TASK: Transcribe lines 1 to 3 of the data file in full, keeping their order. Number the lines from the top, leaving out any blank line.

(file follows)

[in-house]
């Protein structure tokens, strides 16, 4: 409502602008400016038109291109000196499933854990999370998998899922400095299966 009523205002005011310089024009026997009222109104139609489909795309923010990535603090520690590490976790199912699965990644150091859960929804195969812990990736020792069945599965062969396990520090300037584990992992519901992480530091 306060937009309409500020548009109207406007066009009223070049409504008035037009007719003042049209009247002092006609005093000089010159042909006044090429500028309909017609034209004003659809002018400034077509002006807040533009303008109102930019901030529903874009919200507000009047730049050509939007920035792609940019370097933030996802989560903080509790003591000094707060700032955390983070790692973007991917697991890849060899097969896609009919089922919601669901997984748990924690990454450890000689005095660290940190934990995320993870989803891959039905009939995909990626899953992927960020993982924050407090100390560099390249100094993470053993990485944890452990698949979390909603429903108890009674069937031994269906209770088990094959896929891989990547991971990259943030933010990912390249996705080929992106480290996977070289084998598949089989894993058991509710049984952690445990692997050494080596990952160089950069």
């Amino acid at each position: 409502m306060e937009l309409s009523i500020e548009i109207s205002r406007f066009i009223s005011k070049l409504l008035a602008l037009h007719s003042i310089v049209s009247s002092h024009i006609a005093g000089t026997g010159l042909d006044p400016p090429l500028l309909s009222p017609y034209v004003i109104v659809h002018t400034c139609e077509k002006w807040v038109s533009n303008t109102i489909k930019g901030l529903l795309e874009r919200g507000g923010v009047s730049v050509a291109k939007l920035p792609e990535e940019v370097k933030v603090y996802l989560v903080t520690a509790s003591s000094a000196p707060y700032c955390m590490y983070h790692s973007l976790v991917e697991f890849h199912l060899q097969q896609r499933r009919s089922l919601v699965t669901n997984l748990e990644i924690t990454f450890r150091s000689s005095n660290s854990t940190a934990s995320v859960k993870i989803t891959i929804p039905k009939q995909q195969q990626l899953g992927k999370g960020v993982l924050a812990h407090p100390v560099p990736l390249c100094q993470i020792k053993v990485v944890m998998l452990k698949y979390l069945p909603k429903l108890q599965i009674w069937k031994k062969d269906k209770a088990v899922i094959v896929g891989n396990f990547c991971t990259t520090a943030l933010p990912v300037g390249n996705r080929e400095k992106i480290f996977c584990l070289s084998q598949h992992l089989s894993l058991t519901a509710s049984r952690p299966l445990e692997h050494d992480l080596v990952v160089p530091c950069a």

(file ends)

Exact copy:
[in-house]
């Protein structure tokens, strides 16, 4: 409502602008400016038109291109000196499933854990999370998998899922400095299966 009523205002005011310089024009026997009222109104139609489909795309923010990535603090520690590490976790199912699965990644150091859960929804195969812990990736020792069945599965062969396990520090300037584990992992519901992480530091 306060937009309409500020548009109207406007066009009223070049409504008035037009007719003042049209009247002092006609005093000089010159042909006044090429500028309909017609034209004003659809002018400034077509002006807040533009303008109102930019901030529903874009919200507000009047730049050509939007920035792609940019370097933030996802989560903080509790003591000094707060700032955390983070790692973007991917697991890849060899097969896609009919089922919601669901997984748990924690990454450890000689005095660290940190934990995320993870989803891959039905009939995909990626899953992927960020993982924050407090100390560099390249100094993470053993990485944890452990698949979390909603429903108890009674069937031994269906209770088990094959896929891989990547991971990259943030933010990912390249996705080929992106480290996977070289084998598949089989894993058991509710049984952690445990692997050494080596990952160089950069």
């Amino acid at each position: 409502m306060e937009l309409s009523i500020e548009i109207s205002r406007f066009i009223s005011k070049l409504l008035a602008l037009h007719s003042i310089v049209s009247s002092h024009i006609a005093g000089t026997g010159l042909d006044p400016p090429l500028l309909s009222p017609y034209v004003i109104v659809h002018t400034c139609e077509k002006w807040v038109s533009n303008t109102i489909k930019g901030l529903l795309e874009r919200g507000g923010v009047s730049v050509a291109k939007l920035p792609e990535e940019v370097k933030v603090y996802l989560v903080t520690a509790s003591s000094a000196p707060y700032c955390m590490y983070h790692s973007l976790v991917e697991f890849h199912l060899q097969q896609r499933r009919s089922l919601v699965t669901n997984l748990e990644i924690t990454f450890r150091s000689s005095n660290s854990t940190a934990s995320v859960k993870i989803t891959i929804p039905k009939q995909q195969q990626l899953g992927k999370g960020v993982l924050a812990h407090p100390v560099p990736l390249c100094q993470i020792k053993v990485v944890m998998l452990k698949y979390l069945p909603k429903l108890q599965i009674w069937k031994k062969d269906k209770a088990v899922i094959v896929g891989n396990f990547c991971t990259t520090a943030l933010p990912v300037g390249n996705r080929e400095k992106i480290f996977c584990l070289s084998q598949h992992l089989s894993l058991t519901a509710s049984r952690p299966l445990e692997h050494d992480l080596v990952v160089p530091c950069a």